Marc Benioff, chairman and CEO of Salesforce.com, rang the closing bell at the New York Stock Exchange last Wednesday, an act that some day may be viewed as the end of the beginning of the hosted enterprise-software revolution. The ritual market closing was part of a bigger event: the company’s first presentation to the press and financial analysts since going public in June.
Benioff’s decision to list his company’s stock on the NYSE may be emblematic of many other actions taken in the five years of Salesforce.com’s brief life. It was unconventional in that most other software companies from Microsoft on down have elected to be traded over the counter. (The story goes that NYSE is saving the prestigious single letter ticker symbol “M” for the day that Microsoft follows Salesforce.com’s lead.)
But Salesforce’s decision to list with the NYSE is also very much in character. The self-proclaimed first software utility chose to be among all the other utility companies, many of which were founded in the first American industrial revolution.
Not Your Average Dog and Pony Show
Benioff was in New York along with a troop of senior executives and employees putting on a conspicuous display of success for the people who make the markets. In a slow summer that has seen any number of technology — and especially software — companies warn analysts about soft earnings, Salesforce.com was explaining its radically different technology and its equally distinctive subscription-based revenue model, which is far more predictable than what the financial analysts had become accustomed to over decades of ups and downs in the enterprise software market.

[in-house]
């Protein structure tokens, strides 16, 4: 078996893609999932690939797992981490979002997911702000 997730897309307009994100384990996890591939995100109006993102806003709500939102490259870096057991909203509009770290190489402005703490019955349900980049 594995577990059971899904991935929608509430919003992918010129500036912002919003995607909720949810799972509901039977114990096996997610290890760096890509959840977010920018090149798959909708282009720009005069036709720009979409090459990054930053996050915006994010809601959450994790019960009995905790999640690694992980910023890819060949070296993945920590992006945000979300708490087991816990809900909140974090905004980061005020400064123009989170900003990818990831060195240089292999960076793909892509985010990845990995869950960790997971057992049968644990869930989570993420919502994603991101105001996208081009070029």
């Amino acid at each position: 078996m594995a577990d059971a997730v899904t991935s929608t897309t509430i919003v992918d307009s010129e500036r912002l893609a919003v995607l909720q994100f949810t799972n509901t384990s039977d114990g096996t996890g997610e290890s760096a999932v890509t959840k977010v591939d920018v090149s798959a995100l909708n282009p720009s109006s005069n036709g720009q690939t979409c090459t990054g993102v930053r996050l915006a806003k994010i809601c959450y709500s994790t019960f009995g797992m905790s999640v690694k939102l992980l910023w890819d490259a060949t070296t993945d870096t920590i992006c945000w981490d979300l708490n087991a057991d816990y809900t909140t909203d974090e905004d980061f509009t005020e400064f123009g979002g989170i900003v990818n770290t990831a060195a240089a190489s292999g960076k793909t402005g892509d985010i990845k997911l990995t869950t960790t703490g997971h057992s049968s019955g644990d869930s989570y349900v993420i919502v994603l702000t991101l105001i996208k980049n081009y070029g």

Unable to absorb the good news, Wall Street suffered a brain cramp, and Salesforce’s stock sank 4 points on the day. Undeterred, CRM’s price rebounded well the next day.
There was a serious message embedded in the presentations, the panel discussion with major customers, the Q&A with management, and the reception in those very corporate surroundings. Hosting is not different for the sake of difference; the software industry is changing in fundamental ways. The proof point has been made, and its success has brought the once upstart entrepreneur into the mainstream and bestowed the benefits that go with such success. Now the question for most other software companies is not how to respond — that’s obvious; it is how to catch up. And catchup will not be as easy as it might seem.
The Tipping Point?
The software industry has a rich history of innovation and also a long list of companies that failed to make the cut as the market transitioned from mainframes to networks, from flat files to relational databases, from client-server to the Web. Today, most enterprise software makers are just as exposed to extinction as dinosaurs watching a meteor shower because few have taken the step of evaluating the new utility model.